Protein-protein interactions play a crucial role in many biological processes. The PDZ domain1 is a well-established protein-protein recognition motif with moderate to high affinity2 that can be found in around 270 different instances within the human proteome3 and is essential in cell trafficking, scaffolding, and signal transduction4. PDZ can bind a number of various partners ranging from short C-terminal peptides through intramolecular motifs5,6 to lipids7,8,9,10. PDZ is a relatively small 80–100-residues-long domain, composed of six \(\beta\)-stranded \(\beta\) sandwiches with two \(\alpha\) helices. The binding site is situated in a groove between the \(\beta 2\) strand and \(\alpha 2\) helix. The groove is terminated by a carboxylate-binding loop that is responsible for the hydrogen bonding of the ligand carboxyl group11. The affinity of PDZ towards various ligands can be dynamically modulated by disulfide bond formation12 and post-translation modifications such as methylation13 or phosphorylation14,15,which can be present on both the ligand16,17,18,19 and the PDZ20,21,22,23,24,25. However, a molecular understanding of how the affinities are modulated by phosphorylation and what the associated structural changes are remains elusive26.

The versatile binding properties of PDZ are typically exploited in signaling hubs and scaffolding proteins4,27,28 such as a Dishevelled protein (DVL), a key component of Wnt signaling pathways29. Upon Wnt pathway activation, DVL is heavily phosphorylated by multiple different kinases, of which the most important are casein kinase 1 (CK1) and NEK2. Our unbiased proteomic screen in cells30,31 has recently shown that the PDZ of DVL is phosphorylated at four residues in a kinase-specific pattern. Moreover, we showed that two out of these four phosphorylation sites in DVL PDZ could modulate PDZ affinity towards the DVLs C-terminus, which is associated with an auto-inhibitory function32. PDZ phosphorylation sites are conserved in all metazoa; it is therefore anticipated that the PDZ phosphorylation code is essential for DVL’s function and the modulation of its interactions with downstream effectors. However, how PDZ phosphorylation sites and/or their combinations affect the structure and binding affinity of PDZ to cognate ligands is unknown.

Here, we set out to study the aforementioned phosphorylation sites of the PDZ from the third isoform of human DVL (hDVL3)(see Fig. 1). We used an all-atom molecular dynamics (MD) simulation to investigate the structural changes induced in the PDZ domain by individual phosphorylations at S263, S268, S280, and S311 residues or combinations thereof. The MD simulations allowed us to study the effects of specific phosphorylation states which are difficult to reach with experiments33,34. Moreover, simulations allowed us to directly compare phosphorylations to their corresponding phospho-mimetic mutants, commonly used in experiments. The key findings were validated by nuclear magnetic resonance (NMR) spectroscopy and biological assays.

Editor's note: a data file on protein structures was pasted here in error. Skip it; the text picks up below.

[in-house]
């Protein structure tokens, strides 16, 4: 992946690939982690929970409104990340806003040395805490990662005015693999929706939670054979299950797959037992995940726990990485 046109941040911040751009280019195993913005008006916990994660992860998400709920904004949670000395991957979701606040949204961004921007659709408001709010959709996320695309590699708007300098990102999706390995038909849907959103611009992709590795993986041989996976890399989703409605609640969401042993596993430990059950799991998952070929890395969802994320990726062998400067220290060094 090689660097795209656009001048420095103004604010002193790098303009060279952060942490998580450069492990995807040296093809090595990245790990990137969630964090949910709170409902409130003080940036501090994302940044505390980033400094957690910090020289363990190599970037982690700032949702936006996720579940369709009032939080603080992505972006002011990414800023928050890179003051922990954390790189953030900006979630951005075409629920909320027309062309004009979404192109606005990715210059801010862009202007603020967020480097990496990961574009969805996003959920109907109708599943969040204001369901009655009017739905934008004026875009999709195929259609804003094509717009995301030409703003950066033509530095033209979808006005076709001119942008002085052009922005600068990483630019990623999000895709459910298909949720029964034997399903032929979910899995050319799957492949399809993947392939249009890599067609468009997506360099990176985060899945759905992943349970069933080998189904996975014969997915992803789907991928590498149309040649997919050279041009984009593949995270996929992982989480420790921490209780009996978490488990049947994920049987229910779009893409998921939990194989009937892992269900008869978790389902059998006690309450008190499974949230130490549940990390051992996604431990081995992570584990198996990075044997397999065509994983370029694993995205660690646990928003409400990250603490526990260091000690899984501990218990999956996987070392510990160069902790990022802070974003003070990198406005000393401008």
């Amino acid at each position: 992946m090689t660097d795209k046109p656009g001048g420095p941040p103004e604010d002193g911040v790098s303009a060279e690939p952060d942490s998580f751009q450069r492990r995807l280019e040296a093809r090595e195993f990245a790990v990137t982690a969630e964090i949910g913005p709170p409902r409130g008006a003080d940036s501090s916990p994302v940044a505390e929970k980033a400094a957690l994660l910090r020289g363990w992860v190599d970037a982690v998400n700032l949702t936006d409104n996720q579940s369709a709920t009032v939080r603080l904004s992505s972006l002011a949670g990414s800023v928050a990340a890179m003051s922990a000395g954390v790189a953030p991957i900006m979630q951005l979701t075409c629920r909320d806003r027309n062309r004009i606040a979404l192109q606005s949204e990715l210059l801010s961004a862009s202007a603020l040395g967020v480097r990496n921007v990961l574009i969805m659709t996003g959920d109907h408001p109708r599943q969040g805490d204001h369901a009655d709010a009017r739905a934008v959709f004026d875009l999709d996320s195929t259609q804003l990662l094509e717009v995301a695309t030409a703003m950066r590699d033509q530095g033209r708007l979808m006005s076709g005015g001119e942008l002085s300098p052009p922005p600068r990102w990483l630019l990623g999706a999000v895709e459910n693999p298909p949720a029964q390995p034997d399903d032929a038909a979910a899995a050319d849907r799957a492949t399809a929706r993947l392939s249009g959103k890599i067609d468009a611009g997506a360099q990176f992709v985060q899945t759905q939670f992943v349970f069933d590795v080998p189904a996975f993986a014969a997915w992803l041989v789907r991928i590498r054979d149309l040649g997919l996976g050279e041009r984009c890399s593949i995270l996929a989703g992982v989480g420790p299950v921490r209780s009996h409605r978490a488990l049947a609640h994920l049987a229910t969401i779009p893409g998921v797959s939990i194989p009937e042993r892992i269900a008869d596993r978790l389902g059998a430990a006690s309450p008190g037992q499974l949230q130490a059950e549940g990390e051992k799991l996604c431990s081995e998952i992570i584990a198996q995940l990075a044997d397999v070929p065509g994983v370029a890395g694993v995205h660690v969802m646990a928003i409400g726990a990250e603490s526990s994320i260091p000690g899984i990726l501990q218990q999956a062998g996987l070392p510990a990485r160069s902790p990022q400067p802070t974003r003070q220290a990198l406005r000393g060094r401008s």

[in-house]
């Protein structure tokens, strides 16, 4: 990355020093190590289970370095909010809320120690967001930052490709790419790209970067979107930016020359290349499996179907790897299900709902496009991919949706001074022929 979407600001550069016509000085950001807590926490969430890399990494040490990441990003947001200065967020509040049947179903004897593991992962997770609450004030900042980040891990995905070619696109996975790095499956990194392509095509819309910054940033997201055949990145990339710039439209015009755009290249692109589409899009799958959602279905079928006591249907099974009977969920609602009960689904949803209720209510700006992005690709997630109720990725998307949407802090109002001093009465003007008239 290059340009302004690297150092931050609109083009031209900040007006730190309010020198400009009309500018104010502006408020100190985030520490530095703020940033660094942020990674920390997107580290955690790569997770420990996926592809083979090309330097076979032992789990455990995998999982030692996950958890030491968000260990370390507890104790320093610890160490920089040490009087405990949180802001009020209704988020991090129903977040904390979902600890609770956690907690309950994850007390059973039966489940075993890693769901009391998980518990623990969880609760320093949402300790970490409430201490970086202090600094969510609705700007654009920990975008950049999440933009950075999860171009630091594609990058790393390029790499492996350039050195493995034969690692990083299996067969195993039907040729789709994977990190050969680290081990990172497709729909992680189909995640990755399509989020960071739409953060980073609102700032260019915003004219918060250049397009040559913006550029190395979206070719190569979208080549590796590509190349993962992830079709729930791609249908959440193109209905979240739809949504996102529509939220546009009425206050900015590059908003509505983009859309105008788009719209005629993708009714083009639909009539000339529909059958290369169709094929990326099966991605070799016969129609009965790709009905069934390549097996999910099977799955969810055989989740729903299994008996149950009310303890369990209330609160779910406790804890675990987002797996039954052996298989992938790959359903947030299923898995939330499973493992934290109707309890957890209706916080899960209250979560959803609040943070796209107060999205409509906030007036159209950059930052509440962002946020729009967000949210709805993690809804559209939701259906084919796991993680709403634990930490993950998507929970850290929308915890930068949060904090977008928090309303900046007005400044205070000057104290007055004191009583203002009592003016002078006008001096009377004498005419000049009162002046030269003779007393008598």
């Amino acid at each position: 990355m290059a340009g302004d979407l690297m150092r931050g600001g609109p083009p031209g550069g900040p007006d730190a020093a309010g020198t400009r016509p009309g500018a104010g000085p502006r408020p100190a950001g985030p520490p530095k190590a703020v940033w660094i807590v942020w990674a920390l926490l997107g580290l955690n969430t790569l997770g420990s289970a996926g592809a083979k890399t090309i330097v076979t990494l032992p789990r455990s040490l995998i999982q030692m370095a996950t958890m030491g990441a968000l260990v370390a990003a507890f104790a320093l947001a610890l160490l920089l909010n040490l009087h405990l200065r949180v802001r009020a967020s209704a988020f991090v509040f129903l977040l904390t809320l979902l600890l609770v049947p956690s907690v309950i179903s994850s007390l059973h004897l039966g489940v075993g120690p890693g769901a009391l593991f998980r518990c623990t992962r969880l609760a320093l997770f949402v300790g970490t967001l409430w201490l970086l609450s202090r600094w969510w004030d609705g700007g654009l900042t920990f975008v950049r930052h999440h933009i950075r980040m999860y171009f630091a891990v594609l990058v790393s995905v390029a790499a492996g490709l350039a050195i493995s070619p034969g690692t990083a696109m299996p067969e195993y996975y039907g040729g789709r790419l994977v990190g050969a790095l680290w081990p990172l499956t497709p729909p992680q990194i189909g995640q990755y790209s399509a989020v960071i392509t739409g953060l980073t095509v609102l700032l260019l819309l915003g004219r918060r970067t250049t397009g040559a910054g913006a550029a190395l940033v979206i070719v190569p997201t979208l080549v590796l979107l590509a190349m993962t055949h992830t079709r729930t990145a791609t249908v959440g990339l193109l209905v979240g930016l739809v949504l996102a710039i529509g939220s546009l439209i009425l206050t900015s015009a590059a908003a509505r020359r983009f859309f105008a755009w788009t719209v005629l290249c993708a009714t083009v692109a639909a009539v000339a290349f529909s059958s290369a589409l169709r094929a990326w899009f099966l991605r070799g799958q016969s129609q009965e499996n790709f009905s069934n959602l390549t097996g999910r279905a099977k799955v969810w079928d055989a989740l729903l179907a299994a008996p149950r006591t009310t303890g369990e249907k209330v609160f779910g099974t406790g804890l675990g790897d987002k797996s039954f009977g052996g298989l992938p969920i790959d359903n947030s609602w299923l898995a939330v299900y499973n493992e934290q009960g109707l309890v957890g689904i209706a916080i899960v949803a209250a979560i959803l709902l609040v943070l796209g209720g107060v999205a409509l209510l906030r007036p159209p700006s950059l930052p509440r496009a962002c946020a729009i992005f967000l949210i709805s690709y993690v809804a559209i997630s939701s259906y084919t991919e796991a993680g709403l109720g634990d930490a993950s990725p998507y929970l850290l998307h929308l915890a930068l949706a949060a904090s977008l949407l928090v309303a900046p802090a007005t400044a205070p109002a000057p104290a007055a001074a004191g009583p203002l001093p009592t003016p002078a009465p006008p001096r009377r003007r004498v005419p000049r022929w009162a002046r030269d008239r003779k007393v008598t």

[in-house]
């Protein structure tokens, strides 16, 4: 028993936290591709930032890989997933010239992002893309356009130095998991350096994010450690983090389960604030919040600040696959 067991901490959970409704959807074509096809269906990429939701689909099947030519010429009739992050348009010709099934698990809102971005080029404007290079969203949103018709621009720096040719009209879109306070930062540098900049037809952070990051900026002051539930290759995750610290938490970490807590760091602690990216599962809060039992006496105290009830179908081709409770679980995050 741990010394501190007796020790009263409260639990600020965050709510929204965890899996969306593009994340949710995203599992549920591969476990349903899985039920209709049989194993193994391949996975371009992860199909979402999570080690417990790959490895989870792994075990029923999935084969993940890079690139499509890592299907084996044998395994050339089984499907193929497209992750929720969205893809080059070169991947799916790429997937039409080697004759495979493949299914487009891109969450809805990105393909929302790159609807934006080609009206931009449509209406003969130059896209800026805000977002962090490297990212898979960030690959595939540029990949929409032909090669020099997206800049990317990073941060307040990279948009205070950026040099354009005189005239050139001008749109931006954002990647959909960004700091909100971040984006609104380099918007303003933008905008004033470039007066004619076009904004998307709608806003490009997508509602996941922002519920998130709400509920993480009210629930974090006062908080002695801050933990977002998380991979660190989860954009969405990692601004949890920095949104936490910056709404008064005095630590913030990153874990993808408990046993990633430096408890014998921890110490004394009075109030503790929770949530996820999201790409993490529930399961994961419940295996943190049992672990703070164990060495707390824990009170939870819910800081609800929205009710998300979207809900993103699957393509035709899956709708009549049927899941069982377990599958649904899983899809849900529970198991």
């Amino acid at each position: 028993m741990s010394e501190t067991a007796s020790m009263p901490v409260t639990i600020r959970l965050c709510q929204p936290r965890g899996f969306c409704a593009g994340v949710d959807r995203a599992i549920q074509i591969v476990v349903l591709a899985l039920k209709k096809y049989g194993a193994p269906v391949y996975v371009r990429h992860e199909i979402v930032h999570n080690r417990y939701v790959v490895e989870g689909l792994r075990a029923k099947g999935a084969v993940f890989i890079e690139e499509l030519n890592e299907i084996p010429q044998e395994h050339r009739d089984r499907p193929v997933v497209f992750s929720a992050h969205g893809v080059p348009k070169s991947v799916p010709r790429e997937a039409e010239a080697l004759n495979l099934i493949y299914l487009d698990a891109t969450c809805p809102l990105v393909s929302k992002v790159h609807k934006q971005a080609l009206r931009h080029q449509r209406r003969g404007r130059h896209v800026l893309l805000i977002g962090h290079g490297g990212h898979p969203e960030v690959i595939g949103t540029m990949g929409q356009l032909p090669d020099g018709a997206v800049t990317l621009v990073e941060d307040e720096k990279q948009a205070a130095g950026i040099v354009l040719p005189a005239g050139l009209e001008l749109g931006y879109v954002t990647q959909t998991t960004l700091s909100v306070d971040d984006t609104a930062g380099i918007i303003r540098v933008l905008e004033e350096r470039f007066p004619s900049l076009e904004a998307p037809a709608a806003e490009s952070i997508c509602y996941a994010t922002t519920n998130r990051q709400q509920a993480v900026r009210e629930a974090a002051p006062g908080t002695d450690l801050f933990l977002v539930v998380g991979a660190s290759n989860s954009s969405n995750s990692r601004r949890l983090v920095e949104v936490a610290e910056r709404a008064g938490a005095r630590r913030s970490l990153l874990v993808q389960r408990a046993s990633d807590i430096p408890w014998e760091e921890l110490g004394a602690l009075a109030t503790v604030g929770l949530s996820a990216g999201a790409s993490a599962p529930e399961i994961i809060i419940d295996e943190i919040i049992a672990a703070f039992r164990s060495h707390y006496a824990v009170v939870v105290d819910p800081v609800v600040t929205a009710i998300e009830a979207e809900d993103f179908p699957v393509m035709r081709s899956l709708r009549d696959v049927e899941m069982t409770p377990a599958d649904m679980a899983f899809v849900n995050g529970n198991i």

Figure 1
figure 1

(a) Primary structure of the hDVL3 protein with position of PDZ and other domains/regions depicted. Amino acid sequences are shown for the C-term binding site and the C-terminus. (b) Schematic representation of the PDZ domain and its C-term binding site. The helix \(\alpha 2\) and two \(\beta\)-sheets the \(\beta 2\) and the \(\beta 3\) are shown. Positions of four phosphorylations sites and important residues interacting with phospho/mimetic variants are depicted with gray and brown circles, respectively. (c) Homology model of the hDVL3 PDZ domain based on the structure of the hDVL2 structure (PDB 2rey) with a secondary structure assignment based on the PDB 2rey. Distances between phosphorylation sites and important residues are depicted.


Dynamics of PDZ wt

A general trend in our simulations was that the PDZ domain remained relatively stable, with only loops and extensions being significantly mobile. The highest Root Mean Square Fluctuation (RMSF) was observed for 10 residues in the long loop between strands \(\beta 2\) and \(\beta 3\) (\(\beta 2\)\(\beta 3\)) and the domain termini. Slightly increased fluctuations were observed for the short \(\alpha 1\) helix, and a region around the binding site that engages the free carboxyl group of the ligand through hydrogen bonding (the C-terminal region of the \(\alpha 2\) helix and the N-terminal part of the \(\beta 2\) strand, see Fig. 2). RMSD analysis provided three distinct clusters of PDZ conformations corresponding to three distinct conformations of the long loop: The relative orientations of the loop were close to the \(\alpha 2\) helix, close to PDZ termini or in between the two (see Fig. S2). The short \(\alpha 1\) helix underwent fast unfolding/folding transitions (see Fig. S3) and it took \(1\,\upmu \hbox {s}\) to converge the data, including the RMSF profiles, from two independent simulations (see Fig. 2).